September 29th, 2015

A Few Remarks About Blendle

First: what is Blendle?

Here is the entrepreneur who started Blendle describing it and what it does and doesn't do and for who, over at Medium:

https://medium.com/on-blendle/blendle-a-radical-experiment-with-micropayments-in-journalism-365-days-later-f3b799022edc

Short form: Blendle is a unified paywall system deployed in the Netherlands. The entrepreneur rounded up most of the publishers in the country and got them to sign up to see articles through his system. Registration is free and you get a bit of "in game currency" to check it out. Then you have the option to buy more tokens to continue to consume the media. About 20% of those who sign up wind up paying real money. They are overwhelmingly _not_ print subscribers and never have been (so not cannibalizing print readership). The current number of subscribers is around 400K (and considering the size of the Netherlands, that's amazing). The next country will be Germany. NYT, WSJ and WaPo have all invested in the project. While Blendle is characterized most often as micropayments, it is probably more useful to think of it as a pay-per-view unified paywall system with refunds to help deal with anxiety about whether the experience of reading any one article will be "worth it".

Because Clay Shirky's anti-micropayments articles have focused so much on how much the user has to think while using the system, the refund has been widely panned by commenters. See Nate's take here, as well as his commenters:

http://the-digital-reader.com/2015/06/09/blendle-signs-german-media-to-its-pay-per-article-platform-will-be-the-next-to-show-that-micro-payments-still-dont-work/

There are several things to note, however, about Blendle. First, it is _exactly_ the kind of aggregation/subscription system which Shirky argued would repeatedly wipe out any micropayments system that was even remotely successful. Second, its founder has been very careful to corral enough (80% +) of competing products before launching. And the founder freely acknowledges that "news" -- the "what" -- isn't a saleable commodity, only the explanation/opinion pieces.

I'm not sure why so many people look at Blendle and see another failure a la Shirky's criticisms of micropayments. I figured when El Jefe bought WaPo, he was gonna figure out a way to monetize all the past copyrighted material (a la NYT's archive, and, for that matter, the Seattle Times' archive) and then he'd be in a good position to figure out the right way to monetize future product. The fact that WaPo has put some amount of something into Blendle is suggestive (altho Amazon supposedly has another WaPo produce coming out on a new format Fire, usable on other devices for a fee).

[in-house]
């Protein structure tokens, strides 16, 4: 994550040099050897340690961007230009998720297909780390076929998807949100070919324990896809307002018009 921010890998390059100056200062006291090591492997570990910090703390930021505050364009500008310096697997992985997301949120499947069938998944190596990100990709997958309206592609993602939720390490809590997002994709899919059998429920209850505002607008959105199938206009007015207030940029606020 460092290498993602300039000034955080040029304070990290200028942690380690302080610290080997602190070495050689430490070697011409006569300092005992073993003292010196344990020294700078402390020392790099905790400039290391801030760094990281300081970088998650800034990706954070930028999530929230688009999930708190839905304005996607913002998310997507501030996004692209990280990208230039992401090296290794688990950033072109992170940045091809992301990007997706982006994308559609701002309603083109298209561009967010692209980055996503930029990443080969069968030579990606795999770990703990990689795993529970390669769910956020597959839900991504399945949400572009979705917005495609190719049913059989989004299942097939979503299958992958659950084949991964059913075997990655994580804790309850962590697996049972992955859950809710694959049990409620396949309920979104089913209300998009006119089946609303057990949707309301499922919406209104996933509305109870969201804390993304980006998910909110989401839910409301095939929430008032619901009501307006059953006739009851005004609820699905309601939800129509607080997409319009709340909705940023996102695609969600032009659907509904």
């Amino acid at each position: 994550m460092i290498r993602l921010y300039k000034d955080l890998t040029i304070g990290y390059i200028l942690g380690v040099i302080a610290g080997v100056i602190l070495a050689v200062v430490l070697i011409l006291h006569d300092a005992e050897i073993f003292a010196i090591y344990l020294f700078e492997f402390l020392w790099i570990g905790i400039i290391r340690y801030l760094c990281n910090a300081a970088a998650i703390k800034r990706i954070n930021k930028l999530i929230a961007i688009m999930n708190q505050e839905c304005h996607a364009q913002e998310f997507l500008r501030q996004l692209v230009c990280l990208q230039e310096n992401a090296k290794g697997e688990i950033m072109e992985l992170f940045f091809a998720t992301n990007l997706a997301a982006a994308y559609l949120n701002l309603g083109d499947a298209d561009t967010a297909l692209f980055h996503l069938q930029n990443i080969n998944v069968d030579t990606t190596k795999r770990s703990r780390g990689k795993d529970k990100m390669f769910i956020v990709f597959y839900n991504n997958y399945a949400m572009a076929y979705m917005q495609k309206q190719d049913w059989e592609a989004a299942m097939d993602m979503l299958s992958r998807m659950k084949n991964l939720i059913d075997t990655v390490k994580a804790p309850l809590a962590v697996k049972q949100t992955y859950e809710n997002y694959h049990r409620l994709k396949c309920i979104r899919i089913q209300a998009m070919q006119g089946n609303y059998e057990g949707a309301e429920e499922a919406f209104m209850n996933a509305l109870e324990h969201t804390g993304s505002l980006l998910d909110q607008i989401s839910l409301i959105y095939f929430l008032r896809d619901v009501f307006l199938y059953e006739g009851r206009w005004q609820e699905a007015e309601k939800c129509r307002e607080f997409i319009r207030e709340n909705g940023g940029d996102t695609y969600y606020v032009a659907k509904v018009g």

But in a world in which advertisers don't want to buy online ads because of all the bullshit traffic bots, and customers are increasingly attracted to adblockers, it's either going to be individual paywalls on every fucking commercial site out there, or services like Blendle: sign up once, read lots. And I gotta say, however much of a hassle it is to figure out whether you want to fork over 20 game tokens for a Chicago Trib op-ed or not, it's way, way more of a hassle to sign up for accounts at dozens of newspapers around the country.

Trust me. Even with LastPass, it is incredibly annoying, and LastPass just isn't as convenient on mobile devices as it is on my laptop. A good Blendle app that could replace my Boston Globe sub, my NYT sub, my FT account which lets me read a few articles a month for free, etc., and let me finish reading articles at the Nashua Telegraph without forking over for a monthly subscription? Man. Just sign me up now.

ETA: If you read through the comments thread on the TDR article above, you'll note that Klöpping pops in to point to a Shirky tweet about Blendle that is largely positive. I really enjoy reading Nate, but I have to say that this is about as wrong as I've ever seen him be. Will Blendle work? I have no idea. But something _like_ Blendle _has_ to happen, if I'm going to have any kind of decent news consumption experience over the next few years. And I'm reasonably certain that this is the kind of environment where the people willing to pay for a product have a whole helluva lot more say in how that product is provided than the people who insist on trying to get it for free. Also, Shirky argued that micropayments sucked because they were good for sellers and worse than useless for buyers. I'm saying I'm a huge consumer (for money!) of news, and Blendle looks like a solution to most of my problems. That's not what Shirky meant to criticize when he attacked micropayments schemes.